.Twice in the last 24hrs I've been reminded very poignantly that teaching in medicine is a rebellious act. And the closest analogue I can find to this experience is that of the artist in the world. Teresita Fernandez's words ring true to me: "Being an artist is not just about what happens when you're in the studio. The way you live, the people you choose to love and the way you love them, the way you vote, the words that come out of your mouth...will also become the raw material for the art you make." In my mind, I substitute artist with doctor. That being a doctor is "not just about what happens when you're at work, it is in the way you live, the people you choose to love and the way you love them"....the community you create and find yourself a part of, the values you bring to the practice of your art, will all come to create your doctor self. Your doctor identity. This healing self will be as unique and individual, and interpretive of your life and experiences, as any work of art.
I didn't always see it this way of course. None of us do. We enter medical school, which for me started just before my 18th birthday, with some vague sense of doing good, and no real concrete idea of the life that awaits us. I thought that much like any other job, there would be a body of knowledge that I would be expected to master, prove myself worthy of and then be let loose to practice the skills I had learned. No more difficult than that. Only recently have I come to describe it as a process much like the transformation of Bruce Banner into the Incredible Hulk. The transformation of self, the shedding of an original identity for a newer one is rapid. Within two years you go from a young person with an unremarkable relationship to other human beings, to suddenly being in a position of great privilege with regards to the privacy and well being of these human beings. People will reveal their secrets to you, look at you with searching eyes as you formulate and interpret, translating their own body to them as easily as if you were reading an intimate missive to an unlettered client. Which is to mean, not easily at all.
It wasn't until I stumbled upon narrative medicine, and the idea of attending to and allowing in the stories of our patients, that I was able to grasp what Teresita Fernandez was referring to. The notion that we are changed by the stories of our patients is central to creating that physician identity. The alternative to the internal change, where we perform our jobs without letting in the experiences and meaning that our patients bring to us as offerings, is to negate the very essence of the practice. The alleviation of suffering, a central ethical consideration at the very core of medicine (for we must justify tearing people open so we can alleviate their suffering), is intricately linked to our ability to sense and find and excavate out this meaning. Because unless we do, medicine can quickly turn into torture, tragedy and injustice. And letting it in means, invariably, to be touched and burned and changed by it.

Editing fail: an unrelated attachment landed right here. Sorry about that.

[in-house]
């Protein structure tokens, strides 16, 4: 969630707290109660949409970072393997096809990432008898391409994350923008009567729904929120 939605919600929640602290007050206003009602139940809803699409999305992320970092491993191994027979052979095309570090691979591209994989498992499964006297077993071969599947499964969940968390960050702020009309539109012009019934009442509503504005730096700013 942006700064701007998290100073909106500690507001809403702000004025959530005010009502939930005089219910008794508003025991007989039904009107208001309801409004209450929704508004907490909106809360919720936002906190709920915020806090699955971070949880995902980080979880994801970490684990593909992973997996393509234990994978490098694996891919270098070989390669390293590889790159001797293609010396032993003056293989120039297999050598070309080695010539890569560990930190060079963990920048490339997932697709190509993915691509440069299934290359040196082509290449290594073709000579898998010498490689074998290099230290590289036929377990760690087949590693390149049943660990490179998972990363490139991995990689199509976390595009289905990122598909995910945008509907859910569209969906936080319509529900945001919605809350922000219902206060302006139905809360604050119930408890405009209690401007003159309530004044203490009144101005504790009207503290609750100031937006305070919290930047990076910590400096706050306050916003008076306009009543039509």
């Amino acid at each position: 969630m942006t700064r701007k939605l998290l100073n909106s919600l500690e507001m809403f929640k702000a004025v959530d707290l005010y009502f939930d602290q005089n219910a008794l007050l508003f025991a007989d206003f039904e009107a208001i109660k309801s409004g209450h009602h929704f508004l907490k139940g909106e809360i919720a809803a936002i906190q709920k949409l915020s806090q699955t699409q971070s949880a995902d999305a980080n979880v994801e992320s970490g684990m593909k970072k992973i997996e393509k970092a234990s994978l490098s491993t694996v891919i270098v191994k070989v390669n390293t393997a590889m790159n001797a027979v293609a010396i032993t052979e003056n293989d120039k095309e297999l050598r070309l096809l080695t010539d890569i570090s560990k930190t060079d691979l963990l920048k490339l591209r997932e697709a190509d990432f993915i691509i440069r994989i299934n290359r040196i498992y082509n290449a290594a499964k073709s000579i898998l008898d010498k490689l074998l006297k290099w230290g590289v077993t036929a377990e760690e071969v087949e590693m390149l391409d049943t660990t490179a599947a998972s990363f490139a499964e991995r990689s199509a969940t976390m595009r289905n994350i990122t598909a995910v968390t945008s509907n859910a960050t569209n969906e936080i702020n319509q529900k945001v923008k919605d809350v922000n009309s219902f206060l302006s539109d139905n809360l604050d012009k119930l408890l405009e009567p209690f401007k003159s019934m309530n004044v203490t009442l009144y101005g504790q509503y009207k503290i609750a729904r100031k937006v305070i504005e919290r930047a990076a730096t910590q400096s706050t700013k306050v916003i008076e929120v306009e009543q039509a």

And so to be a doctor in this world, is by necessity a perpetual act of rebellion. To allow the world in constantly is to be aware of injustice and inequity in all the small, insidious ways it can manifest everyday. And so my two doctor friends, a man and a woman, both individuals I would trust with my life, good people with inner compasses pointed straight north, find themselves in a place where their campaigns for good have been or are under severe attack, and are on the verge of collapsing. Excellent doctors, wonderful human beings, warm and generous and caring, smart and ambitious, they are a microcosmic view into how rebellion is part of the fabric of being a good doctor. And like most rebels, they are deeply affected by these set backs, even as they are carried by the courage of their convictions.
And to them I can offer my therapeutic self. My own formulation of doctor self, renewed by my teaching efforts, my own journey-in-evolution the only constant available to me. And I believe now that these two things are connected. That forward motion and the constantly evolving self, with a greater understanding of life, our times and our world, is in effect a response to the work of doctoring, even as it becomes a panacea for the work of doctoring.